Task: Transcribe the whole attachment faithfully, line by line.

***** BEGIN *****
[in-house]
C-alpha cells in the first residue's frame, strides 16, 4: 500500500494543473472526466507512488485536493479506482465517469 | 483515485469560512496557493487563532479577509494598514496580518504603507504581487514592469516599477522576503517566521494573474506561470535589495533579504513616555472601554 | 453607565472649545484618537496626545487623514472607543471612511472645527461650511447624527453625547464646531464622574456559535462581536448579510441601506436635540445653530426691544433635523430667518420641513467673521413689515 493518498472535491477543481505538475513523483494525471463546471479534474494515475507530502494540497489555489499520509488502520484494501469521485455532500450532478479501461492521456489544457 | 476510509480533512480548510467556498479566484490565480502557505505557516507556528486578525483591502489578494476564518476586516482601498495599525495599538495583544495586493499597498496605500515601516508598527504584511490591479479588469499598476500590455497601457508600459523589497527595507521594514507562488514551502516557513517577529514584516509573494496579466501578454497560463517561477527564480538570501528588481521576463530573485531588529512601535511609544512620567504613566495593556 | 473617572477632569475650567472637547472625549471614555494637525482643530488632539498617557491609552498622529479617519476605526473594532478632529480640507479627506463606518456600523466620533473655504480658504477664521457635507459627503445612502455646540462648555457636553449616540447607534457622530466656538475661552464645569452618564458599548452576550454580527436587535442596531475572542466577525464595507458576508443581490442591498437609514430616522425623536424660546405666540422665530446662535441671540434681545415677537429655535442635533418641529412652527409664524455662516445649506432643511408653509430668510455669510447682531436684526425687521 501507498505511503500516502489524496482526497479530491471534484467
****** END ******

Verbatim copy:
[in-house]
C-alpha cells in the first residue's frame, strides 16, 4: 500500500494543473472526466507512488485536493479506482465517469 | 483515485469560512496557493487563532479577509494598514496580518504603507504581487514592469516599477522576503517566521494573474506561470535589495533579504513616555472601554 | 453607565472649545484618537496626545487623514472607543471612511472645527461650511447624527453625547464646531464622574456559535462581536448579510441601506436635540445653530426691544433635523430667518420641513467673521413689515 493518498472535491477543481505538475513523483494525471463546471479534474494515475507530502494540497489555489499520509488502520484494501469521485455532500450532478479501461492521456489544457 | 476510509480533512480548510467556498479566484490565480502557505505557516507556528486578525483591502489578494476564518476586516482601498495599525495599538495583544495586493499597498496605500515601516508598527504584511490591479479588469499598476500590455497601457508600459523589497527595507521594514507562488514551502516557513517577529514584516509573494496579466501578454497560463517561477527564480538570501528588481521576463530573485531588529512601535511609544512620567504613566495593556 | 473617572477632569475650567472637547472625549471614555494637525482643530488632539498617557491609552498622529479617519476605526473594532478632529480640507479627506463606518456600523466620533473655504480658504477664521457635507459627503445612502455646540462648555457636553449616540447607534457622530466656538475661552464645569452618564458599548452576550454580527436587535442596531475572542466577525464595507458576508443581490442591498437609514430616522425623536424660546405666540422665530446662535441671540434681545415677537429655535442635533418641529412652527409664524455662516445649506432643511408653509430668510455669510447682531436684526425687521 501507498505511503500516502489524496482526497479530491471534484467